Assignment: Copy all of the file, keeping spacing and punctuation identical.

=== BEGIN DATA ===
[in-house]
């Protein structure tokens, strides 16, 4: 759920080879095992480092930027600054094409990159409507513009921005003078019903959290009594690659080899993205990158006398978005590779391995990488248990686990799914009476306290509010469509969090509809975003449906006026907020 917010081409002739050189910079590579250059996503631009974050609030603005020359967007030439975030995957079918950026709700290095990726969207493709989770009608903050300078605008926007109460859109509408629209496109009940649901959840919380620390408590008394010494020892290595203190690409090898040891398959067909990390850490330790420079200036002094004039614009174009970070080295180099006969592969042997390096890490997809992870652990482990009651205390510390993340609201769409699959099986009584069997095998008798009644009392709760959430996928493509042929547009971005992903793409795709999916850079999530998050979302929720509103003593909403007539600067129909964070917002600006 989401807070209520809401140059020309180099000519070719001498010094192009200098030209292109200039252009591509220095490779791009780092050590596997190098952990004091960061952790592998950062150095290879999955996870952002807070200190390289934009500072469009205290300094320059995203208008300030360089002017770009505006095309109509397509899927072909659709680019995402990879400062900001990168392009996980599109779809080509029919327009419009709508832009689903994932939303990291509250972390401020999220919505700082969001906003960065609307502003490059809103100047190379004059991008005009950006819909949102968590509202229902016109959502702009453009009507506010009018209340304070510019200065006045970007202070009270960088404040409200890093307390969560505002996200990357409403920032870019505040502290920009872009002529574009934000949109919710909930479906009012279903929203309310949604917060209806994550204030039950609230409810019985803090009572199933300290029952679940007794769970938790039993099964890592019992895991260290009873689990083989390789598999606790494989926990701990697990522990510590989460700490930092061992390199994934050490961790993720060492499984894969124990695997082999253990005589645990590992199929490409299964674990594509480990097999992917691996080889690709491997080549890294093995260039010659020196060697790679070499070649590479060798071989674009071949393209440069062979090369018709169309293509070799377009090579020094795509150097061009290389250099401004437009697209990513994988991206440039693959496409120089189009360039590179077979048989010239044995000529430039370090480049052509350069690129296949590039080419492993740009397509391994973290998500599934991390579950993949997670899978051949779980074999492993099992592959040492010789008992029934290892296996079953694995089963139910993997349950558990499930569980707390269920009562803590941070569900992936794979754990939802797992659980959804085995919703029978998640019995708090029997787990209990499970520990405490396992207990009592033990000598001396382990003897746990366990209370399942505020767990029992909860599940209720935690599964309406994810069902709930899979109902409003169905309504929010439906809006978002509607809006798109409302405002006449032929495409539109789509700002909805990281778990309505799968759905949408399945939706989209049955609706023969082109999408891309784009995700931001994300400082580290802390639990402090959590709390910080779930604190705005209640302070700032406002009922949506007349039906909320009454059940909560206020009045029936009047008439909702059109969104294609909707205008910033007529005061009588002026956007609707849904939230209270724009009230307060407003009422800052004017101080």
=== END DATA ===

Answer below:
[in-house]
């Protein structure tokens, strides 16, 4: 759920080879095992480092930027600054094409990159409507513009921005003078019903959290009594690659080899993205990158006398978005590779391995990488248990686990799914009476306290509010469509969090509809975003449906006026907020 917010081409002739050189910079590579250059996503631009974050609030603005020359967007030439975030995957079918950026709700290095990726969207493709989770009608903050300078605008926007109460859109509408629209496109009940649901959840919380620390408590008394010494020892290595203190690409090898040891398959067909990390850490330790420079200036002094004039614009174009970070080295180099006969592969042997390096890490997809992870652990482990009651205390510390993340609201769409699959099986009584069997095998008798009644009392709760959430996928493509042929547009971005992903793409795709999916850079999530998050979302929720509103003593909403007539600067129909964070917002600006 989401807070209520809401140059020309180099000519070719001498010094192009200098030209292109200039252009591509220095490779791009780092050590596997190098952990004091960061952790592998950062150095290879999955996870952002807070200190390289934009500072469009205290300094320059995203208008300030360089002017770009505006095309109509397509899927072909659709680019995402990879400062900001990168392009996980599109779809080509029919327009419009709508832009689903994932939303990291509250972390401020999220919505700082969001906003960065609307502003490059809103100047190379004059991008005009950006819909949102968590509202229902016109959502702009453009009507506010009018209340304070510019200065006045970007202070009270960088404040409200890093307390969560505002996200990357409403920032870019505040502290920009872009002529574009934000949109919710909930479906009012279903929203309310949604917060209806994550204030039950609230409810019985803090009572199933300290029952679940007794769970938790039993099964890592019992895991260290009873689990083989390789598999606790494989926990701990697990522990510590989460700490930092061992390199994934050490961790993720060492499984894969124990695997082999253990005589645990590992199929490409299964674990594509480990097999992917691996080889690709491997080549890294093995260039010659020196060697790679070499070649590479060798071989674009071949393209440069062979090369018709169309293509070799377009090579020094795509150097061009290389250099401004437009697209990513994988991206440039693959496409120089189009360039590179077979048989010239044995000529430039370090480049052509350069690129296949590039080419492993740009397509391994973290998500599934991390579950993949997670899978051949779980074999492993099992592959040492010789008992029934290892296996079953694995089963139910993997349950558990499930569980707390269920009562803590941070569900992936794979754990939802797992659980959804085995919703029978998640019995708090029997787990209990499970520990405490396992207990009592033990000598001396382990003897746990366990209370399942505020767990029992909860599940209720935690599964309406994810069902709930899979109902409003169905309504929010439906809006978002509607809006798109409302405002006449032929495409539109789509700002909805990281778990309505799968759905949408399945939706989209049955609706023969082109999408891309784009995700931001994300400082580290802390639990402090959590709390910080779930604190705005209640302070700032406002009922949506007349039906909320009454059940909560206020009045029936009047008439909702059109969104294609909707205008910033007529005061009588002026956007609707849904939230209270724009009230307060407003009422800052004017101080």